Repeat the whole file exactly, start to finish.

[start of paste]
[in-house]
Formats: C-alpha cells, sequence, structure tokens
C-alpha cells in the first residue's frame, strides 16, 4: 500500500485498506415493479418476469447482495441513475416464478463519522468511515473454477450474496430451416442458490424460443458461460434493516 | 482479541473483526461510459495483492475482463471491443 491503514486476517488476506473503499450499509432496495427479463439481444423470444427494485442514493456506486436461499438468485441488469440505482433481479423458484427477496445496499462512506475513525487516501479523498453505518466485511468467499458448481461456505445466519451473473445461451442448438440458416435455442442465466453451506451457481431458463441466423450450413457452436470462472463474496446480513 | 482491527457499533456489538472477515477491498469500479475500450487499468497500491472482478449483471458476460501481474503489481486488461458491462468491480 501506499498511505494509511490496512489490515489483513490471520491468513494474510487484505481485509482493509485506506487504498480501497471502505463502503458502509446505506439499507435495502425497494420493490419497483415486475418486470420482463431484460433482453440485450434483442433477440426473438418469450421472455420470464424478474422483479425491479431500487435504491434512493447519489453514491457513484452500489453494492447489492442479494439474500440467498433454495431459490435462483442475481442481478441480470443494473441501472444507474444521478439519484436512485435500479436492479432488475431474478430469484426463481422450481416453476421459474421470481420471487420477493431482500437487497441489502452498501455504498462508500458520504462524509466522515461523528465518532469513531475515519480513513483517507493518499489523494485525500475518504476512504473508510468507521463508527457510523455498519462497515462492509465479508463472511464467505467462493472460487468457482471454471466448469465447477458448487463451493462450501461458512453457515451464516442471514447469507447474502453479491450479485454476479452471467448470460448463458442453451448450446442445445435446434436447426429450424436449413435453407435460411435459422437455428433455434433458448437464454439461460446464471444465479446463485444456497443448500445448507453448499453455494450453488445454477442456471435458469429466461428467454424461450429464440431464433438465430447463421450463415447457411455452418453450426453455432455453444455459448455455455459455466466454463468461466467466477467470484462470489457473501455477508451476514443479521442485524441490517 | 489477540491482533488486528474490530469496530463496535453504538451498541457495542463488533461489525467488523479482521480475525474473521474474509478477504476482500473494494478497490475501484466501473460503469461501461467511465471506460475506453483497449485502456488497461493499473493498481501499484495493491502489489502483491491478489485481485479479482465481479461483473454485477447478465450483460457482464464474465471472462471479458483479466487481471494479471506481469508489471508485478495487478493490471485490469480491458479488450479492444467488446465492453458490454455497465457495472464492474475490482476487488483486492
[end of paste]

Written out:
[in-house]
Formats: C-alpha cells, sequence, structure tokens
C-alpha cells in the first residue's frame, strides 16, 4: 500500500485498506415493479418476469447482495441513475416464478463519522468511515473454477450474496430451416442458490424460443458461460434493516 | 482479541473483526461510459495483492475482463471491443 491503514486476517488476506473503499450499509432496495427479463439481444423470444427494485442514493456506486436461499438468485441488469440505482433481479423458484427477496445496499462512506475513525487516501479523498453505518466485511468467499458448481461456505445466519451473473445461451442448438440458416435455442442465466453451506451457481431458463441466423450450413457452436470462472463474496446480513 | 482491527457499533456489538472477515477491498469500479475500450487499468497500491472482478449483471458476460501481474503489481486488461458491462468491480 501506499498511505494509511490496512489490515489483513490471520491468513494474510487484505481485509482493509485506506487504498480501497471502505463502503458502509446505506439499507435495502425497494420493490419497483415486475418486470420482463431484460433482453440485450434483442433477440426473438418469450421472455420470464424478474422483479425491479431500487435504491434512493447519489453514491457513484452500489453494492447489492442479494439474500440467498433454495431459490435462483442475481442481478441480470443494473441501472444507474444521478439519484436512485435500479436492479432488475431474478430469484426463481422450481416453476421459474421470481420471487420477493431482500437487497441489502452498501455504498462508500458520504462524509466522515461523528465518532469513531475515519480513513483517507493518499489523494485525500475518504476512504473508510468507521463508527457510523455498519462497515462492509465479508463472511464467505467462493472460487468457482471454471466448469465447477458448487463451493462450501461458512453457515451464516442471514447469507447474502453479491450479485454476479452471467448470460448463458442453451448450446442445445435446434436447426429450424436449413435453407435460411435459422437455428433455434433458448437464454439461460446464471444465479446463485444456497443448500445448507453448499453455494450453488445454477442456471435458469429466461428467454424461450429464440431464433438465430447463421450463415447457411455452418453450426453455432455453444455459448455455455459455466466454463468461466467466477467470484462470489457473501455477508451476514443479521442485524441490517 | 489477540491482533488486528474490530469496530463496535453504538451498541457495542463488533461489525467488523479482521480475525474473521474474509478477504476482500473494494478497490475501484466501473460503469461501461467511465471506460475506453483497449485502456488497461493499473493498481501499484495493491502489489502483491491478489485481485479479482465481479461483473454485477447478465450483460457482464464474465471472462471479458483479466487481471494479471506481469508489471508485478495487478493490471485490469480491458479488450479492444467488446465492453458490454455497465457495472464492474475490482476487488483486492